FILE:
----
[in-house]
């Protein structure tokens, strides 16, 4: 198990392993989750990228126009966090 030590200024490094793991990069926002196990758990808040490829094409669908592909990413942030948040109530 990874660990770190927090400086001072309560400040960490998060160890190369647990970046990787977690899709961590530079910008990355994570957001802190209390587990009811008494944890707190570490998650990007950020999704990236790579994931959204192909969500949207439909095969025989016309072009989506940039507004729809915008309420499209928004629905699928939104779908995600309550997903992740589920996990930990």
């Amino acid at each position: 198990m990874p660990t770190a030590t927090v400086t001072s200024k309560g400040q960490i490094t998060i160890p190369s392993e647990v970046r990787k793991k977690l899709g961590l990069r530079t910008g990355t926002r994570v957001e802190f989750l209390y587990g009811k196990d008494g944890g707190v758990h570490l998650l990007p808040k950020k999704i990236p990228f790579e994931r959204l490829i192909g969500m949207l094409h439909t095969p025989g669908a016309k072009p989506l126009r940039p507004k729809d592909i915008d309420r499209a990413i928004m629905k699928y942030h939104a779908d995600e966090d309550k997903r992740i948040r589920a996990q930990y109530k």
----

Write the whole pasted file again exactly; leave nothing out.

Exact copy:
[in-house]
């Protein structure tokens, strides 16, 4: 198990392993989750990228126009966090 030590200024490094793991990069926002196990758990808040490829094409669908592909990413942030948040109530 990874660990770190927090400086001072309560400040960490998060160890190369647990970046990787977690899709961590530079910008990355994570957001802190209390587990009811008494944890707190570490998650990007950020999704990236790579994931959204192909969500949207439909095969025989016309072009989506940039507004729809915008309420499209928004629905699928939104779908995600309550997903992740589920996990930990």
């Amino acid at each position: 198990m990874p660990t770190a030590t927090v400086t001072s200024k309560g400040q960490i490094t998060i160890p190369s392993e647990v970046r990787k793991k977690l899709g961590l990069r530079t910008g990355t926002r994570v957001e802190f989750l209390y587990g009811k196990d008494g944890g707190v758990h570490l998650l990007p808040k950020k999704i990236p990228f790579e994931r959204l490829i192909g969500m949207l094409h439909t095969p025989g669908a016309k072009p989506l126009r940039p507004k729809d592909i915008d309420r499209a990413i928004m629905k699928y942030h939104a779908d995600e966090d309550k997903r992740i948040r589920a996990q930990y109530k």